Some screenings can reduce your risk of dying from a disease. But sometimes, experts say, a test may cause more harm than good. Before you get a test, talk with your doctor about the possible benefits and harms to help you decide what’s best for your health.

To learn about screening tests, ask your doctor:

  • What’s my chance of dying of the condition if I do or don’t have the screening?
  • What are the harms of the test? How often do they occur?
  • How likely are false positive or false negative results?
  • What are possible harms of the diagnostic tests if I get a positive screening result?
  • What’s the chance of finding a disease that wouldn’t have caused a problem?
  • How effective are the treatment options?
  • Am I healthy enough to take the therapy if you discover a disease?
  • What are other ways to decrease my risk of dying of this condition? How effective are they?

2. Guard against germs
For nearly a century, bacteria-fighting drugs known as antibiotics have helped to control and destroy many of the harmful bacteria that can make us sick. But these drugs don’t work at all against viruses, such as those that cause colds or flu. Learn how to protect yourself against germs in the environment.

To block harmful germs:

  • Wash your hands often with soap and water, or use an alcohol-based hand sanitizer.
  • If you’re sick, make sure your doctor has a clear understanding of your symptoms. Discuss whether an antibiotic or a different type of treatment is appropriate for your illness.
  • If antibiotics are needed, take the full course exactly as directed. Don’t save the medicine for a future illness, and don’t share with others.
  • Maintain a healthy lifestyle—including proper diet, exercise, and good hygiene—to help prevent illness, thereby helping to prevent the overuse or misuse of medications.

3. Protect your body’s bacteria
Microscopic creatures—including bacteria, fungi, and viruses—can make you ill. But what you may not realize is that trillions of microbes are living in and on your body right now. Most don’t harm you at all. We tend to focus on destroying bad microbes. But taking care of good ones may be even more important.

To protect good microbes:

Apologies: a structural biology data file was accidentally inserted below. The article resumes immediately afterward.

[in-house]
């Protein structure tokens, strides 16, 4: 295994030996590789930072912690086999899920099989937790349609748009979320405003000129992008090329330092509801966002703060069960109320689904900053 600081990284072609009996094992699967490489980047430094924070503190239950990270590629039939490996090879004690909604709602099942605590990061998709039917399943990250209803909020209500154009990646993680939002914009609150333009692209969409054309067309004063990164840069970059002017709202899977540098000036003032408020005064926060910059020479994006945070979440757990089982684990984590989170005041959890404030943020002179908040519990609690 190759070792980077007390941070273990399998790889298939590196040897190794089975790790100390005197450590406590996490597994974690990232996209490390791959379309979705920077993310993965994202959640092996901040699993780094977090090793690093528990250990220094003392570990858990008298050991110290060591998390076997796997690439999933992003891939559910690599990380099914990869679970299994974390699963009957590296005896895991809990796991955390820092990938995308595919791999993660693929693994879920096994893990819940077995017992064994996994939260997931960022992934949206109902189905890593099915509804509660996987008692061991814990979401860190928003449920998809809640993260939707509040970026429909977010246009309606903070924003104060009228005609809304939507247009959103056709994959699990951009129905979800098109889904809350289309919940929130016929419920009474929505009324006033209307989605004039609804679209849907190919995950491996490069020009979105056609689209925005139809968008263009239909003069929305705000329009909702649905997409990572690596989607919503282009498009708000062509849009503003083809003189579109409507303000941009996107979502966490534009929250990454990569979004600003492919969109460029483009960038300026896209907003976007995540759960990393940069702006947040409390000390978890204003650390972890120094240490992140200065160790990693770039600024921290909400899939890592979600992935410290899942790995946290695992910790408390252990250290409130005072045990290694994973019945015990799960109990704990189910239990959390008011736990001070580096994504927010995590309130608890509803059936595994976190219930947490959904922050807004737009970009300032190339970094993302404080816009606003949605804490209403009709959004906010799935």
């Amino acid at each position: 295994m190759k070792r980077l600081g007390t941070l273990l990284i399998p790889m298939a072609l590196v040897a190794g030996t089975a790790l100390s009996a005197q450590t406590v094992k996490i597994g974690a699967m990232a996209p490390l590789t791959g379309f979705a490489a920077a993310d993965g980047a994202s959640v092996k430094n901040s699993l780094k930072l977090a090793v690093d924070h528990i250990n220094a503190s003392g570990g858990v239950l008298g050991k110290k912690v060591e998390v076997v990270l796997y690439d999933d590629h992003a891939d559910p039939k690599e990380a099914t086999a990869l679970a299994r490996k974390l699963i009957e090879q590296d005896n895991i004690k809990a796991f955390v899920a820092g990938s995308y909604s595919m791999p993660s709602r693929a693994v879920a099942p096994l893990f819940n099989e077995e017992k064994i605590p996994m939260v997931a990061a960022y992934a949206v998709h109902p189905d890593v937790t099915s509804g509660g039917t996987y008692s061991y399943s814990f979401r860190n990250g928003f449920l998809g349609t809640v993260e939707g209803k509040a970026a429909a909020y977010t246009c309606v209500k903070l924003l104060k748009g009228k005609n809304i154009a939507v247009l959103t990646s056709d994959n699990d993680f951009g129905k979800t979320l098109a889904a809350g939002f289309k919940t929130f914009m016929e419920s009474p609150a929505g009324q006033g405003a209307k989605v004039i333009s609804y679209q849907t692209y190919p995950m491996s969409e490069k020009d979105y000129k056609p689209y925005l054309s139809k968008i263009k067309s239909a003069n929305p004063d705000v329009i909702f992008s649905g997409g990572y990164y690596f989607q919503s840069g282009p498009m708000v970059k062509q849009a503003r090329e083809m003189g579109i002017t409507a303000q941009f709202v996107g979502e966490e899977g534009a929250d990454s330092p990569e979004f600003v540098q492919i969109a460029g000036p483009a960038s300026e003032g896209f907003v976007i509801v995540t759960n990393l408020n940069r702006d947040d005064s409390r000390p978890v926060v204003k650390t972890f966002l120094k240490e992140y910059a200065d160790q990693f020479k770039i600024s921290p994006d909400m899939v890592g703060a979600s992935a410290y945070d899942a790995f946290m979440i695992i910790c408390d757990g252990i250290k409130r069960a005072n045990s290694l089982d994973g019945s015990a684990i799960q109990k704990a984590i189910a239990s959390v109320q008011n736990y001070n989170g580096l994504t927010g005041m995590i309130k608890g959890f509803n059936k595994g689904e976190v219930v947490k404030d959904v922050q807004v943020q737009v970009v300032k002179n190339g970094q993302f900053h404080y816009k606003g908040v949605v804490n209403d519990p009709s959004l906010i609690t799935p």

• Don’t pressure your doctor to give you antibiotics. They may cause more harm than good.
  • Know when to wash your hands—for example, when preparing food and before eating.
  • Don’t use antibacterial products you don’t need. Antibacterial soaps have little or no health benefit. And antibacterial versions of household products have not been shown to reduce your risk of infection.
  • Don’t go overboard with hand sanitizers. They’re useful in health care settings, but hand washing is a better option in most situations.
  • Experiment with different skin moisturizers to see which work best for you.

4. Protect yourself and everyone else from disease
We share more than food and culture within our homes and communities. We can also spread disease. Luckily, we live in a time when vaccines can protect us from many of the most serious illnesses. Staying current on your shots helps you—and your neighbors—avoid getting and spreading disease.

To protect yourself and others from preventable diseases, stay up-to-date on shots for these 16 vaccine-preventable diseases:

  • Bacterial meningitis
  • Chickenpox
  • Diphtheria
  • Haemophilus influenzae type b
  • Hepatitis A and Hepatitis B
  • Cervical & other cancers caused by human papillomavirus (HPV)
  • Influenza (flu)
  • Measles, Mumps, and Rubella
  • Pertussis (whooping cough)
  • Pneumococcal pneumonia
  • Rotavirus diarrhea
  • Shingles
  • Tetanus

5. Prevent mosquito-borne illnesses
Most mosquito bites are relatively harmless. The itchy bumps often last for just a day or two after a mosquito has punctured your skin. But if the mosquito is carrying certain germs, like viruses or parasites, these pathogens might enter your blood during the bite and make you sick. But we can all take simple steps to avoid getting bit by those blood-sucking insects.